If having to endure the ignominy of not being able to afford an internship is not enough, the other great wheeze designed to thwart poorer students is the Master’s degree. If an employer seeks a Masters graduate and then offers an internship, the blow is a double one. This has proved to be a lucrative money spinner for many universities that launch Masters degrees at will without adding very much, if anything, as an additional resource. They do not appear to be well regulated. The fees can be prohibitive for one to two years and a student of sparse means in England can look forward to being extended a loan of up to £10,609 “to help with course fees and living costs” (https://www.gov.uk/browse/education/student-finance). After August 2018, they could even buy their way into a PhD that may take 4 years to complete, with a loan of £25,000. Quoting the Government rules: “It isn’t based on your income or your family’s and it’s paid directly to you”.

Think about these offers of loans for a moment. The Government has sanctioned it specifically to assist those who can get family help.

It is clear that the loans cannot possibly cover fees and living costs combined; they only “help with course fees and living costs”. Anyone embarking on this course of action will require family funds or a superhuman ability to hold down a part-time job at the same time. The whole scheme seems geared to those with some family support or savings and excludes those without. The coincidental exclusion of mature students is another ‘can of worms’ worthy of separate commentary.

The recommendations of The Sutton Trust are long overdue but the problem goes deeper into the Higher Education system.

The various routes to seeking a clear advantage through the availability of funds has for many years looked like buying a way into a position or profession. The Law profession has long required at least two years of post-graduate training in a legal practice to fully qualify. This is of course a reasonable demand on the face of it. In the past, most of these training positions were unpaid, poorly paid or even paid for and in some cases this persists. The Law Society offers some support for poorer students not deterred by the system. Currently, the Law Society Diversity Access Scheme http://www.lawsociety.org.uk/law-careers/Becoming-a-solicitor/equality-and-diversity/diversity-access-scheme/ offers hope but this may not be enough. A popular advice web site ‘All about Law’ (https://www.allaboutlaw.co.uk/law-careers/legal-work-experience/legal-work-experience-ideas) offers advice for students on getting experience during and after their studies. It states that: “Pro bono work is a first port of call for many to gain some hands-on experience with real cases”. “Taking up some work during the summer breaks while you are studying, during term time, or even before your course begins adds tremendous value to your CV and provides solid proof of your interest and commitment to a legal career. There’s a huge range of jobs available with relevant legal experience, including short or long term roles, paid services and unpaid volunteer work. Here’s a little rundown of what you could be doing to boost your law CV”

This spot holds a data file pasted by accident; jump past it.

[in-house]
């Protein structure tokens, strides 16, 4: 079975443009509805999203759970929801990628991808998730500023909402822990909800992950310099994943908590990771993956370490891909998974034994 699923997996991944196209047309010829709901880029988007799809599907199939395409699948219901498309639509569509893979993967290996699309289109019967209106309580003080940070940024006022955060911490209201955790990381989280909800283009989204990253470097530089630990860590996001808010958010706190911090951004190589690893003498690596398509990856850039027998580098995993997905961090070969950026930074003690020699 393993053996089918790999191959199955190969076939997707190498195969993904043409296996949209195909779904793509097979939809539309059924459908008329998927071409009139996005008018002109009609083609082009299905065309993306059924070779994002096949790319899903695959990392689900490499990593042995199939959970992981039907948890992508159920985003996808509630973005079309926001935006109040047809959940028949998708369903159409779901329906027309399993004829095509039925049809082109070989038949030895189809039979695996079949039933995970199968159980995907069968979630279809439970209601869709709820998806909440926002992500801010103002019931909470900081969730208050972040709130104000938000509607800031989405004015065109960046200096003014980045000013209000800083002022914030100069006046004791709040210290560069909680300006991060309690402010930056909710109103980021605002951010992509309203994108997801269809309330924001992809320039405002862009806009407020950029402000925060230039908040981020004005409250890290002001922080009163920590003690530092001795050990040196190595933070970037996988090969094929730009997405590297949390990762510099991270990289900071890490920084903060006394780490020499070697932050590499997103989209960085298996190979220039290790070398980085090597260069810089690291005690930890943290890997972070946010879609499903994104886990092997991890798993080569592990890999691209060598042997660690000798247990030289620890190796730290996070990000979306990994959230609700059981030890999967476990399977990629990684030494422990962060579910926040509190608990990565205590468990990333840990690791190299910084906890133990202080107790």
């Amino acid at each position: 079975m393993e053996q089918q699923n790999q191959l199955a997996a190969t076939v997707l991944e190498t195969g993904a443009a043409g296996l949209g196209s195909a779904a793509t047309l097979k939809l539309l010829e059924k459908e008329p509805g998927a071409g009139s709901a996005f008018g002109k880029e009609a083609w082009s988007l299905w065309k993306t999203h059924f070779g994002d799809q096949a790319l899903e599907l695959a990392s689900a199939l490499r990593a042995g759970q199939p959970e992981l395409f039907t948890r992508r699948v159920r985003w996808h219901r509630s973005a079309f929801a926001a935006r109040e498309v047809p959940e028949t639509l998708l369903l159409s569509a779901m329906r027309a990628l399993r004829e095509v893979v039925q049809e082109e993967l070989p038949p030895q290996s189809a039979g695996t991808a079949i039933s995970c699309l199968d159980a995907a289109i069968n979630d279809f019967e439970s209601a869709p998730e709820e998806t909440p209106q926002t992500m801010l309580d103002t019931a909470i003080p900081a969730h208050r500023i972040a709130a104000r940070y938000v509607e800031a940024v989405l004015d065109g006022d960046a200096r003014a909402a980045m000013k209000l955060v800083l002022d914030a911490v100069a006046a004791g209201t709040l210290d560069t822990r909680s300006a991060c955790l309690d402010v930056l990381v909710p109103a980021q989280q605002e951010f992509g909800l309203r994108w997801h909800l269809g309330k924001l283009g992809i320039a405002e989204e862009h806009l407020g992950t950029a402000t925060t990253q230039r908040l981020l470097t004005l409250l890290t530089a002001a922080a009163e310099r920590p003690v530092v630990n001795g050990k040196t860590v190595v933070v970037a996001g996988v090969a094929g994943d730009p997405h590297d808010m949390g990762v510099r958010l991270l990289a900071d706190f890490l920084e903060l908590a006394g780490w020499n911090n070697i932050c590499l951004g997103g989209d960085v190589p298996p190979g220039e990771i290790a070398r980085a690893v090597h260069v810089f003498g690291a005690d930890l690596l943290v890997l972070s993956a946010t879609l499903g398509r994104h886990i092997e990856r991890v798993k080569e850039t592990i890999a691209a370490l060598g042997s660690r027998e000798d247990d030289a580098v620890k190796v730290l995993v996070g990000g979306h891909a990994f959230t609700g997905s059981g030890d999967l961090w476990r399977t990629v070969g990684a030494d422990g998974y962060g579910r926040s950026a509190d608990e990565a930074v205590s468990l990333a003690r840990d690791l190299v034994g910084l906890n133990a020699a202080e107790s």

Such a strategy is by no means limited to Law. Any student in any discipline or profession armed with the financial clout can ‘volunteer’ to gain experience that gives them an edge. This has been the case for a long time. For example, many would be scientists to fund their own field work or gain valuable laboratory experience through volunteering.

My own experience has shown this. When interviewed for a position in a multinational company a few years after completing my PhD (fully funded by a UK Research Council), I was openly criticised for not “travelling as a student” in vacations as I must have had plenty of opportunity to do so. The interviewer had simply no concept of turning down a chance to travel on the popular Student European InterRail ticket with friends in the summer in favour of earning money in industrial jobs to survive. This failure to comprehend the dilemma faced by me and many others is still commonplace. I declined their offer of a job.

In one of my essential paid summer jobs in the laboratory of a large industrial company in 1974, I was befriended by the soon to retire head of the laboratory. His claim to fame was telling the Chairman of ICI in 1934 to “f**k off”. Coming from a mining family in County Durham he graduated with a First Class Degree in Chemistry at Durham in 1934; having secured scholarships that exceeded his father’s wages. In an attempt to recruit him to ICI, the then Chairman, Sir Harry McGowan (soon to be Lord McGowan) had apparently offered a six-month unpaid trial position. ICI had simply lost a talent by making a very basic and erroneous assumption.

The situation may have improved since 1934 but it seems attitudes have not. If the UK is to function at the fullness of its real potential, then a deep and profound change is needed. Making unpaid internships or so called ‘volunteering’ for jobs illegal would be a good start. Making it illegal to accept an unpaid position as a means to gain some advantage in a profession would deter this activity further. Professional bodies and institutions might consider this also.
Mike Larkin, retired from Queen's University Belfast after 37 years teaching Microbiology, Biochemistry and Genetics.